Lower income and fewer jobs with the same unemployment rate

Michigan’s February unemployment rate of 5.9 percent is the lowest it has been in more than a dozen years. Since it was also 5.9 percent in October, 2001. Good news indeed!

Unfortunately there the similarity in good economic news ends. Even with the same unemployment rate, Michiganders in 2015 are far behind where they were in 2001.

In 2001, just as Michigan’s decade of job losses was starting, Michigan was 21st in per capita and 26th in per capita income without government transfer payments. In 2013––last available data––the state has fallen to 37th in per capita income and 41st in per capita income without government transfer payments.

If Michigan were 21st in per capita income in 2013 every Michigander would have $6,400 more in annual income.

Even though the unemployment rate is the same, the number of Michiganders working is far smaller today than in 2001. In 2001 4.564 million MIchiganders had a job. Average employment for the first two months of 2015 in Michigan is 4.154 million. So more than 400,000 fewer Michiganders are working today than the last time the unemployment rate was below six percent.

In 2001 64.3 percent of Michiganders 16 and older had a job. In 2014 it was 56.1 percent. If the same proportion of working age Michiganders had a job today as in 2001 there would be 643,000 more Michiganders with a job today.

Michigan has recovered a bit from the depths of the Great Recession. In 2010 the proportion of those 16 and older with a job fell to 53.6 percent. Per capita income bottomed in 2009 with Michigan ranked 38th and 42nd in per capita income without government transfer payments.

But Michigan today––five years into a national recovery and even stronger auto industry recovery––is still structurally a state with low personal income and low working age population employment rates.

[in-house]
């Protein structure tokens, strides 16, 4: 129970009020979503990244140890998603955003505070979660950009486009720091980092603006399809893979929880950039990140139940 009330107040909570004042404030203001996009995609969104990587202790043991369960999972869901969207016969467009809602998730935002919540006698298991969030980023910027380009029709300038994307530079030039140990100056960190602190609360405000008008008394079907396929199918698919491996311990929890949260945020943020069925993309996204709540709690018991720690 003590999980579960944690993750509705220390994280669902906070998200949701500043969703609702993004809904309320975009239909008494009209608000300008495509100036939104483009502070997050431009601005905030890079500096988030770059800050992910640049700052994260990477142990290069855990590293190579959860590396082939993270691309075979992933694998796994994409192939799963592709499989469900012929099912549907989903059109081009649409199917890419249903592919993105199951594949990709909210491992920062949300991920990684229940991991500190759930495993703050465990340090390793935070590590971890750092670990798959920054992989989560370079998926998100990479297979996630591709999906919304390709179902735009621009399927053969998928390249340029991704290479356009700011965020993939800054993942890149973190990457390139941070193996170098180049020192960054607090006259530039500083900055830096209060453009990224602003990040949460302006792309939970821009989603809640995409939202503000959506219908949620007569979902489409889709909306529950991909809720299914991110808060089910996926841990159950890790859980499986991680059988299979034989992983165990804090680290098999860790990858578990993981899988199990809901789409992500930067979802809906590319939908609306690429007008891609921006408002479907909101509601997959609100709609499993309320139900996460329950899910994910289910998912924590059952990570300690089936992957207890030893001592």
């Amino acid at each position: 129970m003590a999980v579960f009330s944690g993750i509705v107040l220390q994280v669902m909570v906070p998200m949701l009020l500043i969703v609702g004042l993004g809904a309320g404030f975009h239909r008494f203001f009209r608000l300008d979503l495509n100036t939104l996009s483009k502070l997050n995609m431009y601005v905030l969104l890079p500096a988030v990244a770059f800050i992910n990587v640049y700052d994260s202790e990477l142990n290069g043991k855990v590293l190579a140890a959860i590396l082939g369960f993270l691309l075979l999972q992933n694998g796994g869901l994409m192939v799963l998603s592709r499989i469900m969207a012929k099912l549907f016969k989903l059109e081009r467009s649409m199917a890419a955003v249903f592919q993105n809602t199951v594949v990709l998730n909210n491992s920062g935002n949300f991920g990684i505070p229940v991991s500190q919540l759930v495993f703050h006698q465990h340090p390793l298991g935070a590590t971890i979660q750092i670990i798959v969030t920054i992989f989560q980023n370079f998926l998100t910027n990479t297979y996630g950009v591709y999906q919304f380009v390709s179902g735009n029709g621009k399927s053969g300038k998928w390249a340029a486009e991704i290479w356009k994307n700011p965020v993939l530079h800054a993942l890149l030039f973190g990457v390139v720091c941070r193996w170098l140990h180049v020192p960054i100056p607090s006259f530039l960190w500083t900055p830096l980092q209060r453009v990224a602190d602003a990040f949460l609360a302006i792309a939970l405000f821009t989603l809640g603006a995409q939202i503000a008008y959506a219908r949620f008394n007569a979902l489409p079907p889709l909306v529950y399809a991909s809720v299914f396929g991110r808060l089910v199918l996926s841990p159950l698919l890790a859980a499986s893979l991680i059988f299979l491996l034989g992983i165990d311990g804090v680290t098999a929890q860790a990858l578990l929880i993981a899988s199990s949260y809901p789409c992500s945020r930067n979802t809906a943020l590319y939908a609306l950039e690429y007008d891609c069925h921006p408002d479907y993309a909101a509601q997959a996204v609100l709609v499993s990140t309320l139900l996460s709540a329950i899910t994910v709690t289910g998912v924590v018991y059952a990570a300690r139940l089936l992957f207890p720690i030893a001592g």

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Lou Glazer

Lou Glazer is President and co-founder of Michigan Future, Inc., a non-partisan, non-profit organization. Michigan Future’s mission is to be a source of new ideas on how Michigan can succeed as a world class community in a knowledge-driven economy. Its work is funded by Michigan foundations.

This Post Has 2 Comments

  1. Are there any studies showing what portion of the decline in adult employment rate is due to people who want a job but cannot find an acceptable one, and what portion of the decline is due to people reaching their targeted retirement date and not wanting to work any more. I have noted in some of your statistical studies that our population of people 65 and older has increased more than other states and Michigan’s percentage of people over 65 is increasing. I think at that age a lot of people with a decent pension and social security start wanting to retire whether the economy is good or not. I know there are many people who want to work and are not reflected in the official unemployment rate because the have given up. But there are also retired people enjoying life with a nice pension and not wanting to work. Also a related question. Do you think a higher than average number of retired people can actually help Michigan’s economy by spending their pensions and social security while not competing with younger workers for jobs?

    1. Good questions. The employment rate for those 25-64 year old (considered the prime working ages) for Michigan is also in the bottom 10 state. So yes some of the decline in the proportion of those working is Michigan is aging. And yes retirees by spending money in the local economy add to economic activity. But the aging population is not the prime cause of fewer jobs and lower income from 2001-2015.

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